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To the Editor:—
In the article, "Clinical Aspects of Eosinophilia in Atopic Disease" by Francis C. Lowell, MD (202:875, 1967) two points require discussion.The section Clinical Applications lists five general guides. Number three states that infection is probably absent in patients in asthmatic relapse who show eosinophilia, even when slight elevations of temperature and sedimentation rate occur with a purulent sputum containing large numbers of eosinophils. The fact that such patients may respond to full doses of steroids without antibiotics is beside the point. It has been known from the initial studies with steroids that inflammation in infection may be decreased by steroids; the fact that patients so treated "respond" is thus no evidence that infection is absent. On the contrary, I think most clinicians would agree that elevation of temperature, however slight, and the appearance of purulent sputum with or without eosinophils, should be considered strong clinical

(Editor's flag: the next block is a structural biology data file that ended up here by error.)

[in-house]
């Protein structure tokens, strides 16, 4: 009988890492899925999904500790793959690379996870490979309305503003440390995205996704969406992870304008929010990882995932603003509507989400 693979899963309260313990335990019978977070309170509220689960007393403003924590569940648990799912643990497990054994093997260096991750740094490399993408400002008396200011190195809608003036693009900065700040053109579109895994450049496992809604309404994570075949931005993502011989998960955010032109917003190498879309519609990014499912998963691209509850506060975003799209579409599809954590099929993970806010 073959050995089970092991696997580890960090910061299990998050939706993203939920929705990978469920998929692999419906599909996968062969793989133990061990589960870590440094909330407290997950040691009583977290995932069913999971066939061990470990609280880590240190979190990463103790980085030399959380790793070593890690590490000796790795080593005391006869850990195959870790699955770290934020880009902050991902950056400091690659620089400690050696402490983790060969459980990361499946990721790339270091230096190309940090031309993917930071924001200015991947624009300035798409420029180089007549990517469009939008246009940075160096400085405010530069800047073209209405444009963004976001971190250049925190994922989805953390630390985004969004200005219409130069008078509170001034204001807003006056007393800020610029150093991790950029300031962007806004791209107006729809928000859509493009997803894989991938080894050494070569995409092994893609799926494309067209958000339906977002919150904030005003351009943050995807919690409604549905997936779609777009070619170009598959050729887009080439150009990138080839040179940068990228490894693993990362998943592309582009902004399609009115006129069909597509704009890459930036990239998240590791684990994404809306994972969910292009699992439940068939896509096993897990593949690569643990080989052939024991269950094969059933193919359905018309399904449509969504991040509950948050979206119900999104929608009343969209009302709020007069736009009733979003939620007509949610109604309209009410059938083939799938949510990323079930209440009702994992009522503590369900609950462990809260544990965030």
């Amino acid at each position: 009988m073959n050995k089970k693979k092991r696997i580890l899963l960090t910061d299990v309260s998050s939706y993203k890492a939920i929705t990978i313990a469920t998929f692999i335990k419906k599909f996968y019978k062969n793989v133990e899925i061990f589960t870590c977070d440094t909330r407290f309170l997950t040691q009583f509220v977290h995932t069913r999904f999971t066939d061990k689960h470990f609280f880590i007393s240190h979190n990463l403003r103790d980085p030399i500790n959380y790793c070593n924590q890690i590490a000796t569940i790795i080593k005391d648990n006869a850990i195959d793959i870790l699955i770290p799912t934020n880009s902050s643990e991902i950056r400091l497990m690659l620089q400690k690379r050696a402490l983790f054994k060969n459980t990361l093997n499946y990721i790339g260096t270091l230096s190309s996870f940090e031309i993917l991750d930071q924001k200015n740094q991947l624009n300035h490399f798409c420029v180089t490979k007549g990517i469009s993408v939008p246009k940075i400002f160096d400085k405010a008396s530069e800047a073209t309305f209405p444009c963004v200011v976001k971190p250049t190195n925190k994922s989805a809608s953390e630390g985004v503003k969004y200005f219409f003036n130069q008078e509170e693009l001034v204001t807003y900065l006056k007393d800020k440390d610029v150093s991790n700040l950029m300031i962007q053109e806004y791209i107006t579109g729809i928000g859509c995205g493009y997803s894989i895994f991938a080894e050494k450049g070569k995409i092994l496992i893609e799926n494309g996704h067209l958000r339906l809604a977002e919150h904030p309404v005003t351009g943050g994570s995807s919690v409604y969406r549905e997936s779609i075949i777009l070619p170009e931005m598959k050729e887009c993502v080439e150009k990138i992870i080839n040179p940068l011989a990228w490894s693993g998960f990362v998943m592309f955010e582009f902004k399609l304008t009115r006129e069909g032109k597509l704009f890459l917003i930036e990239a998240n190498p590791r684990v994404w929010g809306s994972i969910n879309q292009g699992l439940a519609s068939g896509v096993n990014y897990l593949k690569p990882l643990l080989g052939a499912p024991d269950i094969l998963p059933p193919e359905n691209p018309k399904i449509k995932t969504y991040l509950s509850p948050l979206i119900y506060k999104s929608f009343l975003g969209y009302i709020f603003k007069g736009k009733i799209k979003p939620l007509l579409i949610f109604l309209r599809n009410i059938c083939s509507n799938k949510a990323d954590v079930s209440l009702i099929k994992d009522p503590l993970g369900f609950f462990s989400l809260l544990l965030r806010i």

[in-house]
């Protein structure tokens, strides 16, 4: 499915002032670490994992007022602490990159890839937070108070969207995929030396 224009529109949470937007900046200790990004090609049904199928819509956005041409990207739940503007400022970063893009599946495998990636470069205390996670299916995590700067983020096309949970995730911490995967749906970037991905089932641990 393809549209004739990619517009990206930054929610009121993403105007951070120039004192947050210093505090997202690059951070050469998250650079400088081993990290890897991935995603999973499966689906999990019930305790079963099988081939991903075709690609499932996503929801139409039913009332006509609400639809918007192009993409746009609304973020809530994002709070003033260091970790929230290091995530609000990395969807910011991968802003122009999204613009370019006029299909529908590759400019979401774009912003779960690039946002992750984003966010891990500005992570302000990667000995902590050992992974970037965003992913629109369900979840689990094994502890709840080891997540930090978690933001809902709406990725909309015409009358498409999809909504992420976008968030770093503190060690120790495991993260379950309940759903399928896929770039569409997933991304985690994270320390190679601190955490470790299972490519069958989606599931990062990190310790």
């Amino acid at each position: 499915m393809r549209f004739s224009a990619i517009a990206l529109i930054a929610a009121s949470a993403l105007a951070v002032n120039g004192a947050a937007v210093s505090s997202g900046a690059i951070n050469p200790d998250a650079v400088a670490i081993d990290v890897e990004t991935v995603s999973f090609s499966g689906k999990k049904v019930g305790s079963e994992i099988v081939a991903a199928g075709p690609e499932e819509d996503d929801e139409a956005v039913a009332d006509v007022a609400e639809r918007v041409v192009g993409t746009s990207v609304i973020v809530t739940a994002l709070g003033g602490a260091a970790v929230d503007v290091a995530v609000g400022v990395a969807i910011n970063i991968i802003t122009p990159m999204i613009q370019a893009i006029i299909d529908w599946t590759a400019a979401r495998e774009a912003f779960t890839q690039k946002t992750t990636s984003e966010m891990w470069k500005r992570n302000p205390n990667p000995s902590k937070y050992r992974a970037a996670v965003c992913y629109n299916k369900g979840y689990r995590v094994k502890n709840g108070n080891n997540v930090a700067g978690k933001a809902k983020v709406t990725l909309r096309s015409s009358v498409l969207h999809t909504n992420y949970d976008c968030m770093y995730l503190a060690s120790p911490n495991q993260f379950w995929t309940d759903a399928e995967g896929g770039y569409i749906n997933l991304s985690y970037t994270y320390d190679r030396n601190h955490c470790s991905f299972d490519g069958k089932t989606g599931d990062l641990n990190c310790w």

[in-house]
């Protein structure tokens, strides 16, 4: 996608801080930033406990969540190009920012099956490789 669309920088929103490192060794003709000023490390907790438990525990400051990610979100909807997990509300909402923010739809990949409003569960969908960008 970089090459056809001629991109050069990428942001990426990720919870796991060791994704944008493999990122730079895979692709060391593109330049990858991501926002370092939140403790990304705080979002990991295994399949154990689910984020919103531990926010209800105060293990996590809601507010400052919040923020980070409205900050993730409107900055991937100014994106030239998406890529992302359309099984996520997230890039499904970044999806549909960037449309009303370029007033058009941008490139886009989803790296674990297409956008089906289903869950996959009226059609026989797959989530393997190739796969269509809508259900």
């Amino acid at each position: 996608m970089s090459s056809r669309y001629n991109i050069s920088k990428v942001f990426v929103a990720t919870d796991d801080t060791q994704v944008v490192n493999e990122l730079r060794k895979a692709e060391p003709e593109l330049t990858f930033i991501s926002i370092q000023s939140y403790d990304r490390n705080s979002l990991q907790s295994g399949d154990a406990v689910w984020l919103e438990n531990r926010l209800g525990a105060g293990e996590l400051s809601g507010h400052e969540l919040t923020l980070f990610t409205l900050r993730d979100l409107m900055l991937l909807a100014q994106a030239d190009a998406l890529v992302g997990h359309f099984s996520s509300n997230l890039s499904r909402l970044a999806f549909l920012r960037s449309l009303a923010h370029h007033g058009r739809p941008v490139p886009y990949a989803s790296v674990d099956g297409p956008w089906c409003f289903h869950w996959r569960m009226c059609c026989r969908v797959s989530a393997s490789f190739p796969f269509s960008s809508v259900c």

Naterman HL. Eosinophilia In Atopic Disease. JAMA. 1968;203(11):991. doi:10.1001/jama.1968.03140110083030